How else can it be called?
What is Wilson disease?
Wilson disease is a genetic disorder marked by the accumulation of toxic levels of copper in many tissues and organs, primarily in the brain, liver, kidneys, and the cornea of the eyes.
Wilson disease is classified as a chronic liver disease because it causes a progressive destruction of the liver for more than 6 months.
What are the main causes?
It is a genetic disease due to mutations in the gene ATP7B, located on chromosome 13 (13q14.3), which is involved in the copper transport activity.
It is inherited with an autosomal recessive pattern (it is necessary to inherit two changed genes, one from each parent).
What is the prevalence of Wilson disease?
Wilson disease affects approximately 1 in 40,000 individuals with both sexes affected equally.
Symptoms usually appear between 4 and 40 years of age.
Which are the main symptoms of Wilson disease?
The main symptoms related to Wilson disease are:
- Dystonia: Uncontrolled muscle movements in extremities, shoulders, arms, hands, legs.
- Dysarthria: Difficulty speaking (unintelligible speech).
- Dysphagia: Swallowing difficulties, inability to swallow saliva and drooling.
- Increased anger, and inappropriate behavior.
- Ataxia (uncoordinated movements that cause difficulty with walking and balance).
The symptoms above become stronger during menstruation, or when suffering fever, depression or stress.
A typical sign of Wilson disease is a brownish or greenish pigmentation around the iris of the eyes, called Kayser-Fleischer rings, due to deposition of copper in the cornea.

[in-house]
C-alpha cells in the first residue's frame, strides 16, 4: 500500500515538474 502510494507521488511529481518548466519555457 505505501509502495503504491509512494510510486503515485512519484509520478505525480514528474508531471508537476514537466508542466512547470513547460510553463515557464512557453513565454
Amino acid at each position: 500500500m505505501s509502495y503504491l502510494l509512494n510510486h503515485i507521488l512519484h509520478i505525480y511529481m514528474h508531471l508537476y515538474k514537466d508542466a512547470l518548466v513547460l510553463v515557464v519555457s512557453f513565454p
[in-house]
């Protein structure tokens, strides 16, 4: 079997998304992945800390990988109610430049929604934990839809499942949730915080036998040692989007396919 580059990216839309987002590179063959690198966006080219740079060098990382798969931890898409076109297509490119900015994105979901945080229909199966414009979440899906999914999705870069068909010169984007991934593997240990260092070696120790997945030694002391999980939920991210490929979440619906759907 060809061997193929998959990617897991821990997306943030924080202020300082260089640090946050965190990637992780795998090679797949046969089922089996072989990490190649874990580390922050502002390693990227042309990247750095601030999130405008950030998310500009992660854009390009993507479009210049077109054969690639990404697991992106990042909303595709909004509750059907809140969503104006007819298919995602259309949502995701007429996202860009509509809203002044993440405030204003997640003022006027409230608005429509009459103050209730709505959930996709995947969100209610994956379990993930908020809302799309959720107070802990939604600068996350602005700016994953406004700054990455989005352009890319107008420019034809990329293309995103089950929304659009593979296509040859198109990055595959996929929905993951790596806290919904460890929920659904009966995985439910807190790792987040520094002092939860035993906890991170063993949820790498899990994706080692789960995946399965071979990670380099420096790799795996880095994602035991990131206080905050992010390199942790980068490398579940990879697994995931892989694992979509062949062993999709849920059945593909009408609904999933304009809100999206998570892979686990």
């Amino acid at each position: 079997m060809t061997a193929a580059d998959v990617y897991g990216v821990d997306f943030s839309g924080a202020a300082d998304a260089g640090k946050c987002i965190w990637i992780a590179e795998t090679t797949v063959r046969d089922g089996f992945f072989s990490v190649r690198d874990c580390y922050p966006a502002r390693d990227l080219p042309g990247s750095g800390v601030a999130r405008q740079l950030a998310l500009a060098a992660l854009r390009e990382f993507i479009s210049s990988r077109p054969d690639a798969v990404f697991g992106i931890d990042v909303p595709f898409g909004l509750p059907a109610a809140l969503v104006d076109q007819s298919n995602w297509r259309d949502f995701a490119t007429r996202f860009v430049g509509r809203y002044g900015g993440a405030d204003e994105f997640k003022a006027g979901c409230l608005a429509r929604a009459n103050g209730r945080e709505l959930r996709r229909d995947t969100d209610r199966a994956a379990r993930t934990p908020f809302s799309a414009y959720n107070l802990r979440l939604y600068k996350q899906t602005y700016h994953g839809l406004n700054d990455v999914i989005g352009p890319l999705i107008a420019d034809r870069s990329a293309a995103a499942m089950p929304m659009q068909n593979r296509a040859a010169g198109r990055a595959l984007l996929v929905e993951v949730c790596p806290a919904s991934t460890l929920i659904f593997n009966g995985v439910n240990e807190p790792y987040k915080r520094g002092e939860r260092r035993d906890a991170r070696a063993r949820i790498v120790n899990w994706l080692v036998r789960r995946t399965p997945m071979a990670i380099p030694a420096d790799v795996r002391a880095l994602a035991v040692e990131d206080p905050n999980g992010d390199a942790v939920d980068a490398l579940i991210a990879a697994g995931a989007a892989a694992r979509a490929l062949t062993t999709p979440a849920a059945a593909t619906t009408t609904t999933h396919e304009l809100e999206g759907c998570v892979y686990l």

How can it be diagnosed?
Diagnosis can be made by clinical symptoms plus laboratory values consistent with Wilson disease:
- Low levels of ceruloplasmin in the blood
- Liver biopsy that shows an increase in hepatic copper content
- Increased urinary excretion of copper
Which is the recommended treatment?
The recommended treatment of Wilson disease is a combination of drugs to decrease the amount of copper in the body and a low copper diet.
The following drugs are usually used:
- D-penicillamine to remove tissue copper. It may have a number of serious side effects and it usually reduces the number of platelets in the blood.
- Trientine (trientine hydrochloride) a copper-chelating agent, which leads to enhanced urinary copper excretion.
- Zinc-based therapy (zinc acetate) or ammonium tetrathiomolybdate to prevent copper absorption in the gut.
It is also encouraged to follow a diet low in copper. Foods to be avoided for the high levels of copper include:
- Cereals: Oats, rye and wheat.
- Vegetables: Artichokes, potatoes, broccoli and mushrooms.
- Legumes: Chickpeas, lentils, beans, peas.
- Nuts: Walnuts, almonds, hazelnuts, pistachios.
- Meat: Organ meats, liver, kidneys.
- Fish: Herring, salmon, cod.
- Shellfish: Oysters.
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